Making Sense of Plywood Choices


With the myriad ways to combine resins and wood into layers to create plywood, it is no wonder we can get confused when selecting plywood. These are the general groupings—exterior, interior, marine grade, etc.—but the possible permutations are endless and you’ll have to ask about the specific product specs to be certain that you are getting a product that meets your expectations. You are not going to find most of these at the big box store. Inquire at a commercial lumberyard and prepare to be confused.

Water resistance. Plywood water resistance ratings refer to the glue used to bond the laminates, not the rot resistance of the wood used. Most construction plywood is rated water resistant (WR or X) and is acceptable for exterior sheathing and roofing. But this does not mean it can withstand constant immersion. There are also higher ratings for water resistance, listed here from least to most water resistant—moisture resistant (MR), boiling water resistant (BWR) and boiling water proof (BWP). The minimum grade for woods used inside the boat is for MR; for deck and hull work, choose BWR or better.

Hardwood vs. Softwood. Most plywood are conifers, and although all conifers are considered soft woods for grading purposes, there are differences among species. Fir and larch are strong and hard, and are used in marine ply. Likewise, deciduous trees generally thought of as hardwoods can be quite soft. Poplar, for example, is soft and weak.

Surface grade. Softwood plies are graded for each side, A being best and D being worst. CDX (water resistant with rough finish and voids both sides) is common for sheathing homes and AB is a common interior grade. Hardwoods substitute a number, 1 through 4, for the backside grade; A1 is good furniture grade.

Surface finishes. MDO and HDO we have described. Developed for quality kitchen and bathroom cabinets, nearly all boat interiors are prepared from MR plywood with plastic laminates applied to one of both sides, plus matching edge tapes.

A finished surface means there is no varnishing to keep up, and the wood resists wear and dings very well. On the other hand, once these woods get dinged, chipped, or deeply scratched, you can’t just feather the damage with sanding and then revarnish. However, unless the boat is in charter service, it will take a long time for the wood to look shabby. At the last U.S. boat show, more than 90 percent of the wood cabinetry was built using plywood with a surfaced finish. Solid wood, even as trim, is becoming rare.

Making Sense of Plywood Choices
Marine ply is made using thinner veneers, resulting in greater and more consistent strength. Unfortunately, it is rarely carried at local big box retailers, so you’ll have to find a lumberyard that caters to the marine trades.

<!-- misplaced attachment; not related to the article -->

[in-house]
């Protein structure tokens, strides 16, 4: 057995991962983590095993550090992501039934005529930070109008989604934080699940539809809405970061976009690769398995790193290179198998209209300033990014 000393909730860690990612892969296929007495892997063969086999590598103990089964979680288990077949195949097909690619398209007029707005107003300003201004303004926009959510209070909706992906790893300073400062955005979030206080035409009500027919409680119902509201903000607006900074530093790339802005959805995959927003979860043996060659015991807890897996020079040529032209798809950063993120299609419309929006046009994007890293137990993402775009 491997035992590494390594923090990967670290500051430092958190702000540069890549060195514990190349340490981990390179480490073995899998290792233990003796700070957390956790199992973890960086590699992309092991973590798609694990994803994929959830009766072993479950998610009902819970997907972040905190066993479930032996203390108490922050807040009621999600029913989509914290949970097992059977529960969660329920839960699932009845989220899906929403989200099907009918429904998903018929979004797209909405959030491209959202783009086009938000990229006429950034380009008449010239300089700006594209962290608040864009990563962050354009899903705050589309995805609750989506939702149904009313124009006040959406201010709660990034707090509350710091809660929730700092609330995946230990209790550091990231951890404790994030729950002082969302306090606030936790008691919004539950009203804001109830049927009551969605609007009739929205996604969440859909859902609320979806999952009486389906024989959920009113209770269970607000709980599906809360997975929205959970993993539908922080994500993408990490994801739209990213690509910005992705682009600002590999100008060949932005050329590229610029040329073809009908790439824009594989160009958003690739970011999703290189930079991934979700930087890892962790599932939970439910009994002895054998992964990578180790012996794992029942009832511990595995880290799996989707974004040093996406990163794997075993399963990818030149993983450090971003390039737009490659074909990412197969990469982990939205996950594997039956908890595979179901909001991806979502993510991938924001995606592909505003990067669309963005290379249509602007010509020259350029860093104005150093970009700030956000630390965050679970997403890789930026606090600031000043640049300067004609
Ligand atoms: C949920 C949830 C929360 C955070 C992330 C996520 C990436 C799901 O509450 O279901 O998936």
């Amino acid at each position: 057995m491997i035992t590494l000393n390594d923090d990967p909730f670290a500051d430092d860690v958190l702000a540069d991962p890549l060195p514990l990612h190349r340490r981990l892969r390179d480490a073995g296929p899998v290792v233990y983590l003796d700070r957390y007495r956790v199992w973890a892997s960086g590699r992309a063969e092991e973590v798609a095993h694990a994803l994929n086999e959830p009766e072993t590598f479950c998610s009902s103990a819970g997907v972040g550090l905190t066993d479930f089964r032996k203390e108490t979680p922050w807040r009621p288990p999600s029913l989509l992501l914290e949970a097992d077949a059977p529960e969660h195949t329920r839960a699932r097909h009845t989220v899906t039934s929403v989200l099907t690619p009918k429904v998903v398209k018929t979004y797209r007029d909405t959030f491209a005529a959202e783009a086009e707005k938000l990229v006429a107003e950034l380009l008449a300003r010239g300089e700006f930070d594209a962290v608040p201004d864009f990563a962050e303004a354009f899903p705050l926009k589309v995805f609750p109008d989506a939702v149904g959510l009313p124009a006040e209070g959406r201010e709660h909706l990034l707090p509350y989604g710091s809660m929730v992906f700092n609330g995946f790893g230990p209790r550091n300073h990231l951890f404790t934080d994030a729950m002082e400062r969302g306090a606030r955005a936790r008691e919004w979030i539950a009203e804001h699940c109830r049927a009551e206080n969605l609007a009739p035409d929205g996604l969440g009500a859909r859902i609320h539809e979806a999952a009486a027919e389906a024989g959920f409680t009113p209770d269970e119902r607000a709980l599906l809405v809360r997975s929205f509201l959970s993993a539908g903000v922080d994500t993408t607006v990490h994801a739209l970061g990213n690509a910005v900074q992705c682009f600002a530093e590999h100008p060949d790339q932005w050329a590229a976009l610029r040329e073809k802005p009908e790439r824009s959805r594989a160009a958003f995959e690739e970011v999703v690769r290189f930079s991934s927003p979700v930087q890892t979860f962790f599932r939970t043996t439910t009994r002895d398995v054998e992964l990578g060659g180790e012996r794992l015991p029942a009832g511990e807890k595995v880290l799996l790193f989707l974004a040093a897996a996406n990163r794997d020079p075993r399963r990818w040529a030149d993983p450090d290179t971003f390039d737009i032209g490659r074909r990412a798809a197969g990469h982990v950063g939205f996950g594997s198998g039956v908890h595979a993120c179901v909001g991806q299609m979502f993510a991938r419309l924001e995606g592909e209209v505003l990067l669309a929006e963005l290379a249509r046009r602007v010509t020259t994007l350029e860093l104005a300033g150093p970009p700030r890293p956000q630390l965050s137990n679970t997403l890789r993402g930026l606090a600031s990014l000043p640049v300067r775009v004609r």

Aircraft and Marine plywood. Both of these types of plywood are extremely water resistant and made of many thin layers of wood. Aircraft plywood uses only hardwoods, for maximum heat resistance and strength. Marine grade focuses more on rot resistance, often using larch and Douglas fir.

Sanded plywood. Some plywood features a thin hardwood veneer that is sanded to a smooth finish so that it resembles solid wood—mahogany for example. While this type of plywood might look enticing for making a new cabinet in the head, check the grade and the moisture resistance rating. The interior plies and the bonding glue might not hold up well on a boat.

Flexible plywood. This is just what it sounds like. Made using thin plies, flexible plywood is handy for cabin linings and curved panels, but again, you need to be aware of moisture resistance ratings. If you get a leak over your new ceiling panel you will regret false economy.

Darrell Nicholson
Darrell Nicholson is Director of Belvoir Media Group's marine division and the editor of Practical Sailor. A lifelong thalassophile, he grew up sailing everything from El Toro dinghies to classic Morgans on Miami's Biscayne Bay. In the early 90s, he left a newspaper job to sail an old gaff-rigged ketch across the Pacific and has been writing about boats and the sea ever since. His weekly blog Inside Practical Sailor offers an inside look at current research and gear tests at Practical Sailor, while his award-winning column,"Rhumb Lines," tracks boating trends and reflects upon the sailing life. He sails a Sparkman & Stephens-designed Yankee 30 out of St. Petersburg, Florida.